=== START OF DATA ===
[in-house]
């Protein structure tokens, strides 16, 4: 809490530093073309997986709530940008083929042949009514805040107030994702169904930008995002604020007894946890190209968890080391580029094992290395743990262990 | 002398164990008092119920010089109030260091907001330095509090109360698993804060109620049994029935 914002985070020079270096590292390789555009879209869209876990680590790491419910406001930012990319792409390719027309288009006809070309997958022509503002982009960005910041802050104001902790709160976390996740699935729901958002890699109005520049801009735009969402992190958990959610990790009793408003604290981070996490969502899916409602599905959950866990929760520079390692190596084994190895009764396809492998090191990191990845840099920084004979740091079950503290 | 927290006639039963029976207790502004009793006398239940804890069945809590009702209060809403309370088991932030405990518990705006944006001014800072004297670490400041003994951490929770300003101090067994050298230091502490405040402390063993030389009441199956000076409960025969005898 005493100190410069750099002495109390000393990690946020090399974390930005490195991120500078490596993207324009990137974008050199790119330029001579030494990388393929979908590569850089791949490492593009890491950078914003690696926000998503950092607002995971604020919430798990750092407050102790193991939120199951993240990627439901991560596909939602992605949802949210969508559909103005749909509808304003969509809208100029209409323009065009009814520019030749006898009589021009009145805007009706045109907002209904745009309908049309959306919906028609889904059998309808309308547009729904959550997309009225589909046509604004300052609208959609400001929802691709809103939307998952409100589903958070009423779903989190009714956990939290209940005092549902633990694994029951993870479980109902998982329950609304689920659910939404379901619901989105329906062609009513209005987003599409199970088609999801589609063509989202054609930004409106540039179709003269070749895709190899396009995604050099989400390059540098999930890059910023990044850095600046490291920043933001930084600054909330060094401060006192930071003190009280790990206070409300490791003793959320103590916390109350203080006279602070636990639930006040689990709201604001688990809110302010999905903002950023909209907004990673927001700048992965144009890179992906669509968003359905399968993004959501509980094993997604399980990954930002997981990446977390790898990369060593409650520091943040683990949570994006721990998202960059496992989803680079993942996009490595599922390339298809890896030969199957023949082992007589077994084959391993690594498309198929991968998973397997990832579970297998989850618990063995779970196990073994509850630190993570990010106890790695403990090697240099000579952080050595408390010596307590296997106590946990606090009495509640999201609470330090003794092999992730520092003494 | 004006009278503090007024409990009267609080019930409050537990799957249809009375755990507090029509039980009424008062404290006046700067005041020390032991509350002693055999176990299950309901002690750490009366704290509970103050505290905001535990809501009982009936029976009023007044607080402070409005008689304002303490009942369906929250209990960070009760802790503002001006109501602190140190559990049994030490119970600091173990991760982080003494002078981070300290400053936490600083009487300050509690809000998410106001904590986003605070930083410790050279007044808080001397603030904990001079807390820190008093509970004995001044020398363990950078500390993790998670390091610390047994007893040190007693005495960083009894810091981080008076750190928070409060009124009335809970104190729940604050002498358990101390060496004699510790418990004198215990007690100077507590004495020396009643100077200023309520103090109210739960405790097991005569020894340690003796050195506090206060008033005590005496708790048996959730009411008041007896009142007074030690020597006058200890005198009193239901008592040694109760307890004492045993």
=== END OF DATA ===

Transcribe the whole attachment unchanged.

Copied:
[in-house]
């Protein structure tokens, strides 16, 4: 809490530093073309997986709530940008083929042949009514805040107030994702169904930008995002604020007894946890190209968890080391580029094992290395743990262990 | 002398164990008092119920010089109030260091907001330095509090109360698993804060109620049994029935 914002985070020079270096590292390789555009879209869209876990680590790491419910406001930012990319792409390719027309288009006809070309997958022509503002982009960005910041802050104001902790709160976390996740699935729901958002890699109005520049801009735009969402992190958990959610990790009793408003604290981070996490969502899916409602599905959950866990929760520079390692190596084994190895009764396809492998090191990191990845840099920084004979740091079950503290 | 927290006639039963029976207790502004009793006398239940804890069945809590009702209060809403309370088991932030405990518990705006944006001014800072004297670490400041003994951490929770300003101090067994050298230091502490405040402390063993030389009441199956000076409960025969005898 005493100190410069750099002495109390000393990690946020090399974390930005490195991120500078490596993207324009990137974008050199790119330029001579030494990388393929979908590569850089791949490492593009890491950078914003690696926000998503950092607002995971604020919430798990750092407050102790193991939120199951993240990627439901991560596909939602992605949802949210969508559909103005749909509808304003969509809208100029209409323009065009009814520019030749006898009589021009009145805007009706045109907002209904745009309908049309959306919906028609889904059998309808309308547009729904959550997309009225589909046509604004300052609208959609400001929802691709809103939307998952409100589903958070009423779903989190009714956990939290209940005092549902633990694994029951993870479980109902998982329950609304689920659910939404379901619901989105329906062609009513209005987003599409199970088609999801589609063509989202054609930004409106540039179709003269070749895709190899396009995604050099989400390059540098999930890059910023990044850095600046490291920043933001930084600054909330060094401060006192930071003190009280790990206070409300490791003793959320103590916390109350203080006279602070636990639930006040689990709201604001688990809110302010999905903002950023909209907004990673927001700048992965144009890179992906669509968003359905399968993004959501509980094993997604399980990954930002997981990446977390790898990369060593409650520091943040683990949570994006721990998202960059496992989803680079993942996009490595599922390339298809890896030969199957023949082992007589077994084959391993690594498309198929991968998973397997990832579970297998989850618990063995779970196990073994509850630190993570990010106890790695403990090697240099000579952080050595408390010596307590296997106590946990606090009495509640999201609470330090003794092999992730520092003494 | 004006009278503090007024409990009267609080019930409050537990799957249809009375755990507090029509039980009424008062404290006046700067005041020390032991509350002693055999176990299950309901002690750490009366704290509970103050505290905001535990809501009982009936029976009023007044607080402070409005008689304002303490009942369906929250209990960070009760802790503002001006109501602190140190559990049994030490119970600091173990991760982080003494002078981070300290400053936490600083009487300050509690809000998410106001904590986003605070930083410790050279007044808080001397603030904990001079807390820190008093509970004995001044020398363990950078500390993790998670390091610390047994007893040190007693005495960083009894810091981080008076750190928070409060009124009335809970104190729940604050002498358990101390060496004699510790418990004198215990007690100077507590004495020396009643100077200023309520103090109210739960405790097991005569020894340690003796050195506090206060008033005590005496708790048996959730009411008041007896009142007074030690020597006058200890005198009193239901008592040694109760307890004492045993």